Library Catalogue

My Cart

Intercultural dispute resolution in aboriginal contexts / edited by Catherine Bell and David Kahane.


Public Safety Canada Library


Books & Reports

Call Number

K 2390 I57 2004




Includes bibliographical references and index.


xi, 377 p. : ill. ; 24 cm.


This collection of essays provides a balenced view of alternative dispute resolution. They are international in scope, with examples of efforts (some successful, some not) at dispute resolution involving Inuit and Arctic peoples, Dene, Gitxsan and Wet’suwet’en, Tsuu T’ina, Cree, Metis, Navajo, Maori, Aboriginal Australians, and Torres Strait Islanders. They have been written by theorists and practitioners, and by Aboriginals as well as non-Aboriginals. The book is divided into four sections: theoretical perspectives, international contexts, Canadian contexts, and issues of design and implementation.



Learning new dances: finding effective ways to address intercultural disputes -- What is culture? generalizing about aboriginal and newcomer perspectives -- Perceiving the world differently -- Paths to intercultural understanding: feasting, shared horizons, and unforced consensus -- Commentary: when cultures collide -- Navajo peacemaking and intercultural dispute resolution -- Cultural conflict in colonial legal systems: an Australian perspective -- The Waitangi Tribunal’s role in the dispute resolution of indigenous (Maori) treaty claims -- Commentary: indigenous dispute settlement, self-governance, and the second generation of indigenous rights -- Weche teachings: aboriginal wisdom and dispute resolution -- Who gets to say what happened? reconciliation issues for the Gitxsan -- Reconciliation devices: using the trust as an interface between aboriginal and state legal orders -- Parallel justice systems, or a tale of two spiders -- Commentary: Reconciling our memories in order to re-envision our futures -- Indigenous dispute resolution systems within non-indigenous frameworks: intercultural dispute resolution initiatives in Canada -- What’s old is new again: aboriginal dispute resolution and the civil justice system -- dispute resolution provisions of three northern land claims agreements -- Commentary: Intercultural dispute resolution initiatives across Canada -- A separate peace: strengthening shared justice.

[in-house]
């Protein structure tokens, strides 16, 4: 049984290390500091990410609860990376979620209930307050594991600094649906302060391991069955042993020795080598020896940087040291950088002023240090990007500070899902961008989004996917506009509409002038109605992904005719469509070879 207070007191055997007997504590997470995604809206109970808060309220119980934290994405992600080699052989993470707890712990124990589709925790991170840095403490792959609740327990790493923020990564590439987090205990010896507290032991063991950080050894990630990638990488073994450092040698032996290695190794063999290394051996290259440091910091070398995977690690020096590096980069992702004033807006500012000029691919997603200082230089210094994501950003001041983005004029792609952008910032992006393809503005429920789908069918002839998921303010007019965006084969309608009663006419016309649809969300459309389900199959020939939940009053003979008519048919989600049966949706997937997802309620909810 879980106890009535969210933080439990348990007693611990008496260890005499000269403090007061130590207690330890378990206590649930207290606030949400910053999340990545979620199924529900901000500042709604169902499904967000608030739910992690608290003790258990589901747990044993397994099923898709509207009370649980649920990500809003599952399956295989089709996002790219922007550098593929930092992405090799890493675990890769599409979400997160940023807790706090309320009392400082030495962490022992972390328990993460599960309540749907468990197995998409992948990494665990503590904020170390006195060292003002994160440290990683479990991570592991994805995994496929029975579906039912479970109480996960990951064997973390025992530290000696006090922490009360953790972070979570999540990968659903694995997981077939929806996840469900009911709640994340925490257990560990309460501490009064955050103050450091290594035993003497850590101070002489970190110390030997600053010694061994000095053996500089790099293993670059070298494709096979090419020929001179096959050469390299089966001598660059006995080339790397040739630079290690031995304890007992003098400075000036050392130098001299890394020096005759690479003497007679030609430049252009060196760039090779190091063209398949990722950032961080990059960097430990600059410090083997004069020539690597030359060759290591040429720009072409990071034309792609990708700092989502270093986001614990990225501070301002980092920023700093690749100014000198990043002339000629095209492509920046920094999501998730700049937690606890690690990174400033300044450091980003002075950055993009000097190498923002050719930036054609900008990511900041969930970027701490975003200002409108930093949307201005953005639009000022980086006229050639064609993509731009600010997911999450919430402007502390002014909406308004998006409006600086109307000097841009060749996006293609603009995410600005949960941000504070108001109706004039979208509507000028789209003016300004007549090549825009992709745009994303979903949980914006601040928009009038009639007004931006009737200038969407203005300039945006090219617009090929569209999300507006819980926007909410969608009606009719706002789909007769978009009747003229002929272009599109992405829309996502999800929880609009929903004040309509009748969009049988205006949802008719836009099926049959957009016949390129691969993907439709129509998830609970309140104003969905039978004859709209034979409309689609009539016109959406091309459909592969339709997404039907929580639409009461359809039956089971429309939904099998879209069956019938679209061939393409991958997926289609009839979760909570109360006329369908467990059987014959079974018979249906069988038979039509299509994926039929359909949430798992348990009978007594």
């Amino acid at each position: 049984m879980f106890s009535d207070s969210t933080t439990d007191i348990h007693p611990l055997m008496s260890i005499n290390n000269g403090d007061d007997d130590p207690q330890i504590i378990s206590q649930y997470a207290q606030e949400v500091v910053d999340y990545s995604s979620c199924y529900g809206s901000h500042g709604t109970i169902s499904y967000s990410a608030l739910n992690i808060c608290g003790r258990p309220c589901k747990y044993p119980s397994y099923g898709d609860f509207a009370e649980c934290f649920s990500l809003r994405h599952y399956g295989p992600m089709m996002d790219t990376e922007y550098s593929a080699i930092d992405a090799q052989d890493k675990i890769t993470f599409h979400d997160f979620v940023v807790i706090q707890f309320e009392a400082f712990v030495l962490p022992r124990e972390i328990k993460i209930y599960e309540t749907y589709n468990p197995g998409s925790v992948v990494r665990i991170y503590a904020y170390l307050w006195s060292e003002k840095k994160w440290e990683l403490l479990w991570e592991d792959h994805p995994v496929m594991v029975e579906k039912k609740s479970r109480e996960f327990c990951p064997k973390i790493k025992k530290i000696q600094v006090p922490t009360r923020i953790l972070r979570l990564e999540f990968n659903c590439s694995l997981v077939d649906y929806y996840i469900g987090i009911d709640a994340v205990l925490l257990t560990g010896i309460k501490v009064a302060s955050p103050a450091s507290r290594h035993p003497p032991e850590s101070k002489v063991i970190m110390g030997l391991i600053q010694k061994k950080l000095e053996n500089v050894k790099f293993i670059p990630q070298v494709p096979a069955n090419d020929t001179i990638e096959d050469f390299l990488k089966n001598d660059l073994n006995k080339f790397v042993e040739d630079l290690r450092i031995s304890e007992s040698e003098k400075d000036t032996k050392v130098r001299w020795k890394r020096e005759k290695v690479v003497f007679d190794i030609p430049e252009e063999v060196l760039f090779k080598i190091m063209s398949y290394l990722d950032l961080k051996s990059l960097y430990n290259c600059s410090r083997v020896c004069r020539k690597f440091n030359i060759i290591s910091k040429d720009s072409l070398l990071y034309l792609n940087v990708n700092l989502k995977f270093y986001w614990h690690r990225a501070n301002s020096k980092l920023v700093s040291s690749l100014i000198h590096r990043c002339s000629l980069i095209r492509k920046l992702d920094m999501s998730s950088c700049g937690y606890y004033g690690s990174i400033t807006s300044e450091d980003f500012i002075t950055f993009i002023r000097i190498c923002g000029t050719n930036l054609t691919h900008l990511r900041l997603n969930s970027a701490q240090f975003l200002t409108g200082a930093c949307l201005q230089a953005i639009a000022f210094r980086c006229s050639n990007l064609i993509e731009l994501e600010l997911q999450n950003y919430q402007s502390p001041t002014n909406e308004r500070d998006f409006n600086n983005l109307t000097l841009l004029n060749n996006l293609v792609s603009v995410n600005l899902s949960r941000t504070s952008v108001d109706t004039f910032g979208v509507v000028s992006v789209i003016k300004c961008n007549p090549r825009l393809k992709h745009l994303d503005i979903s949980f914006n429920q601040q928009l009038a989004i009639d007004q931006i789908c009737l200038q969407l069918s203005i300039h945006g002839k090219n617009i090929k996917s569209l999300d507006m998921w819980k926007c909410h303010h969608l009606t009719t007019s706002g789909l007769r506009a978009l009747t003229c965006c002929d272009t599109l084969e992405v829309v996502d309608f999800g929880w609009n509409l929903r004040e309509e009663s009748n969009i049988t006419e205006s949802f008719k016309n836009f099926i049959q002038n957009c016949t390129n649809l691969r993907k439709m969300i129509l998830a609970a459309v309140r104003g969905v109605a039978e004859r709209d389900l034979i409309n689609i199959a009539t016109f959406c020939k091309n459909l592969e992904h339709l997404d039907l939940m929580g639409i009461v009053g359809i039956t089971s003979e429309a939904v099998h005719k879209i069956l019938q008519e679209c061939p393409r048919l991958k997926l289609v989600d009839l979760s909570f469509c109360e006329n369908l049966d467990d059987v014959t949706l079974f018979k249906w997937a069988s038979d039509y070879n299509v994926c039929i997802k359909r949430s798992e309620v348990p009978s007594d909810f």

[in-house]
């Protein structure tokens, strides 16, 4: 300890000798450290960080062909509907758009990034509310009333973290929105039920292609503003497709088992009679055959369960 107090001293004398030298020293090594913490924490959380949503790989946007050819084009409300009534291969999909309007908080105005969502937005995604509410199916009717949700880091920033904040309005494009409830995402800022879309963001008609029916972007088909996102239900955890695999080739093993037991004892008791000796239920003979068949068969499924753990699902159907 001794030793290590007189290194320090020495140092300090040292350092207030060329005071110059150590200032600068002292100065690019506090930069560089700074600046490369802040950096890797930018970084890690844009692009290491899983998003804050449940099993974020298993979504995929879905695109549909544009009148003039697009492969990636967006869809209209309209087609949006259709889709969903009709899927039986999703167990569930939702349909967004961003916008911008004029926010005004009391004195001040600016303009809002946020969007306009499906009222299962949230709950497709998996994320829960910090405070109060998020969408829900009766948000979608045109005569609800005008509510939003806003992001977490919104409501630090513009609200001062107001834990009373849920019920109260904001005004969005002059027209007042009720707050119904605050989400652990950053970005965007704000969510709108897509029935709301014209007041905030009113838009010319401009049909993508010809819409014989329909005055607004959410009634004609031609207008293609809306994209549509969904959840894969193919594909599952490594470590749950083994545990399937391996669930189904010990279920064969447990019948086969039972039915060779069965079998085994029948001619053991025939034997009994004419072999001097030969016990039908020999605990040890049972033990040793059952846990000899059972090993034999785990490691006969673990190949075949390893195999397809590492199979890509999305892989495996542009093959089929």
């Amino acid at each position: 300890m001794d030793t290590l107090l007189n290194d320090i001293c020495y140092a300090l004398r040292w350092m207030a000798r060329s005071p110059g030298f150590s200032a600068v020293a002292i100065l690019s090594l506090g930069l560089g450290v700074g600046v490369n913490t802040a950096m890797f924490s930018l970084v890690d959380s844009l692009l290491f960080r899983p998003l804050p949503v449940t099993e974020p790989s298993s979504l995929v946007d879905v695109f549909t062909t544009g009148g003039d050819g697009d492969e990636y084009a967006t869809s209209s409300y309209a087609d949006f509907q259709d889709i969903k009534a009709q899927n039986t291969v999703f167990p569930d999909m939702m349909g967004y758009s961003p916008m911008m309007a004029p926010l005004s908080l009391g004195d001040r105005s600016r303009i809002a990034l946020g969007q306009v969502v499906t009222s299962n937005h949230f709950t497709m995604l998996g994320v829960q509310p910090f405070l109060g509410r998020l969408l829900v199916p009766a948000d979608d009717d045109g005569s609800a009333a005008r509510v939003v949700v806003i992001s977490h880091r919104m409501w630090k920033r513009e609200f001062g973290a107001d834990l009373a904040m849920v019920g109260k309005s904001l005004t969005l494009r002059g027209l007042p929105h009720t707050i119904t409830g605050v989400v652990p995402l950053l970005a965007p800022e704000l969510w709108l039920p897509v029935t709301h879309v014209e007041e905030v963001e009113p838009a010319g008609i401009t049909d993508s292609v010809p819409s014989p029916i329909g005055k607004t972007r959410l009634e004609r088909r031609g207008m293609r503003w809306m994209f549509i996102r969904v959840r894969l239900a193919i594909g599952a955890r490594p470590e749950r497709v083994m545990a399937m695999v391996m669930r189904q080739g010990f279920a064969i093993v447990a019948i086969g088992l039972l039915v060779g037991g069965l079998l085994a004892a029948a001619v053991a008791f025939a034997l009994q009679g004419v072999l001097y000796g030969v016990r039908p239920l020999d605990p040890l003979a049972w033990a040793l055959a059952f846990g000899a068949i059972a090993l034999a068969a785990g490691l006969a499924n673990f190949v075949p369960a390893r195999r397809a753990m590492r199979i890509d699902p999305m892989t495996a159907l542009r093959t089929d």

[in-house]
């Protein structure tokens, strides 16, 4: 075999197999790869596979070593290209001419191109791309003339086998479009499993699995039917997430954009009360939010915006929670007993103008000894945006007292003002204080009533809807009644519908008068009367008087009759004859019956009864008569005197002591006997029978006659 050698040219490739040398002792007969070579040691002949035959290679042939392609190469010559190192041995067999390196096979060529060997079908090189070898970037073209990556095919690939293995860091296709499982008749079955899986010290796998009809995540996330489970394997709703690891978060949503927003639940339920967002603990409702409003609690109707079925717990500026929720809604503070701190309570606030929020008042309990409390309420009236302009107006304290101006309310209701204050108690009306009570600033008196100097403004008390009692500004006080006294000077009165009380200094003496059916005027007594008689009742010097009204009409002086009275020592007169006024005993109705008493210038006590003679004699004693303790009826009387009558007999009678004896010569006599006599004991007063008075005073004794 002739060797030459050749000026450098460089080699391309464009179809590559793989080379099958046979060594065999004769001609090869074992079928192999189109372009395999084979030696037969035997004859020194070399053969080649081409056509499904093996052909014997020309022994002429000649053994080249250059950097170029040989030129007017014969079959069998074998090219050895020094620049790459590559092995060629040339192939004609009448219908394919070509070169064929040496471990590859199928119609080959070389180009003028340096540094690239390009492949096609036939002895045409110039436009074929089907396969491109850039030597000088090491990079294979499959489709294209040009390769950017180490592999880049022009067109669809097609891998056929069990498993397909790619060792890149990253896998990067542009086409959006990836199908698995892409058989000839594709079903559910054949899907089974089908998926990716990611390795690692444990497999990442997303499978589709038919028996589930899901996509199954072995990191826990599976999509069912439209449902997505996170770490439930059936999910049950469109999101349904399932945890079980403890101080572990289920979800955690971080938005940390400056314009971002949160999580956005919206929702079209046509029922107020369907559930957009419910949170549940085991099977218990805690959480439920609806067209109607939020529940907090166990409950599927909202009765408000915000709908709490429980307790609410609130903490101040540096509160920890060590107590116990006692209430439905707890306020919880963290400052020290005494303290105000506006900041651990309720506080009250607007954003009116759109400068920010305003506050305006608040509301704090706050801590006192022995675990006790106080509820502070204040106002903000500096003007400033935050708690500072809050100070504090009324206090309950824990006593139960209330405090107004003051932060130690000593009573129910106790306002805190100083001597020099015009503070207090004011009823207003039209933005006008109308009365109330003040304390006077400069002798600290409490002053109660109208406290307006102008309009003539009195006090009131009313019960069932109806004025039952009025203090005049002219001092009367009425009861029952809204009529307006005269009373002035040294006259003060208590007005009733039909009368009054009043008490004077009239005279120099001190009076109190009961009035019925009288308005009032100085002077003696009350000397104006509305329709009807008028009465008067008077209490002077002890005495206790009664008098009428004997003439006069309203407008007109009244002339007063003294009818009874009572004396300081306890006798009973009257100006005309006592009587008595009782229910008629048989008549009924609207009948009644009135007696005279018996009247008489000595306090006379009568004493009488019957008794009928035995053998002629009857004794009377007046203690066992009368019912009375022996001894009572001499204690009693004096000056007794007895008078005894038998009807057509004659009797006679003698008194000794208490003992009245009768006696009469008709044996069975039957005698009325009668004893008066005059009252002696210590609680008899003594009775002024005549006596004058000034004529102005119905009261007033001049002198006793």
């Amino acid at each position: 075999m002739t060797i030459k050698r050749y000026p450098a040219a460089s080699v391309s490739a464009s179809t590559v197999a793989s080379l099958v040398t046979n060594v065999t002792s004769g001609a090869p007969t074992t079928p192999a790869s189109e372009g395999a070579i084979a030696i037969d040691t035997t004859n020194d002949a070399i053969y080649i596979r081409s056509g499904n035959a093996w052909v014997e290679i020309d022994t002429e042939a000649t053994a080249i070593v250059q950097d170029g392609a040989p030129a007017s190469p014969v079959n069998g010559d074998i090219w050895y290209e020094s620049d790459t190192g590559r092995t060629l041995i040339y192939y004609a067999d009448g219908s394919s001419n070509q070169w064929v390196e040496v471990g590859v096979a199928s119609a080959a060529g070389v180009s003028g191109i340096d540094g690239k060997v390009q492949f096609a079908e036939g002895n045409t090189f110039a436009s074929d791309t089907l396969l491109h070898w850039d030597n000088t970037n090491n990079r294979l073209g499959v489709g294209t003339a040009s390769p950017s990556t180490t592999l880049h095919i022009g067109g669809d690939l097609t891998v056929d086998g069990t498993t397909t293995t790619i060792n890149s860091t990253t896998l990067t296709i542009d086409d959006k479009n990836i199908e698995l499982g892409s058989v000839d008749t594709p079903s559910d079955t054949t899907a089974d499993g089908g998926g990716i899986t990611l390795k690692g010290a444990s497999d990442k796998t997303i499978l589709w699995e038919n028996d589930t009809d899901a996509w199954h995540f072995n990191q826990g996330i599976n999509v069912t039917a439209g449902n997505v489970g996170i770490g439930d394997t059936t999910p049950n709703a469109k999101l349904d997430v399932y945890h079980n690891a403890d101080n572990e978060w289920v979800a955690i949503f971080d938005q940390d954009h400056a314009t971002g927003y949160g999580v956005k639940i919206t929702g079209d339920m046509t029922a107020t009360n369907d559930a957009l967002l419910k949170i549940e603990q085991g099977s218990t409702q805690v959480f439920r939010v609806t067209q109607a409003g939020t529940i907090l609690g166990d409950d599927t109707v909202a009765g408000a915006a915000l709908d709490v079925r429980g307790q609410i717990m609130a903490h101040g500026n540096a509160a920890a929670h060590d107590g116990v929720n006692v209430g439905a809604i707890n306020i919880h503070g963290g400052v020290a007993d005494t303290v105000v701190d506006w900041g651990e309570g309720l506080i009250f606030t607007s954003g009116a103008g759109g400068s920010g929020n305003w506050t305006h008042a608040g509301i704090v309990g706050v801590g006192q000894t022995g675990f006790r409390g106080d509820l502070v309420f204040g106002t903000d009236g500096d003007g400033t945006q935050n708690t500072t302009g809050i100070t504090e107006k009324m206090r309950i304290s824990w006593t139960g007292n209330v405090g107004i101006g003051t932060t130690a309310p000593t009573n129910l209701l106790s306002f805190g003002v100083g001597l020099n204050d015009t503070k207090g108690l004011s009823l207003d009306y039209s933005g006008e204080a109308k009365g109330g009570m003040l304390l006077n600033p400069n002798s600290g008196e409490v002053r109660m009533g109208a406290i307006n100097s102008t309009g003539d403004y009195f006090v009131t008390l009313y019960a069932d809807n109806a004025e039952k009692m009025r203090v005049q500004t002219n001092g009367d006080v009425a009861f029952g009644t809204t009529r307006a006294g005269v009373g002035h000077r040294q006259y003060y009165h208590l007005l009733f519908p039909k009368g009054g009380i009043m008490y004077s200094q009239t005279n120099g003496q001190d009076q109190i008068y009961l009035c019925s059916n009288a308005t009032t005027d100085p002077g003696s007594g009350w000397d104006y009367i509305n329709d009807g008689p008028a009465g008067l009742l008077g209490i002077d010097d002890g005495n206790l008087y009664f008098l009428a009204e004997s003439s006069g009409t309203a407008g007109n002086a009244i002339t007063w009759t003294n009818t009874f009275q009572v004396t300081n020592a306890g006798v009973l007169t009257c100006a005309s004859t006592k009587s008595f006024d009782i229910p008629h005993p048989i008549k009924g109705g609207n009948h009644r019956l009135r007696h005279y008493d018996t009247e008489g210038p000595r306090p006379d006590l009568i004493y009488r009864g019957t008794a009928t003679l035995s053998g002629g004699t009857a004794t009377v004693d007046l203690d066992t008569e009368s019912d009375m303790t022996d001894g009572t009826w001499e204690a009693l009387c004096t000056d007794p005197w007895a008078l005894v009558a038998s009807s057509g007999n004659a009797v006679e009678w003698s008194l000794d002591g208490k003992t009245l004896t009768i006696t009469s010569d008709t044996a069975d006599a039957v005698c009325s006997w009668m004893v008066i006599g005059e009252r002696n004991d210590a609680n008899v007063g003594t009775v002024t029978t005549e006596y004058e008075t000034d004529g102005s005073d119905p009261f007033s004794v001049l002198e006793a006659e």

#Call NumberStatusLocation
1K 2390 I57 2004Checked OutPS-Circ
Date modified: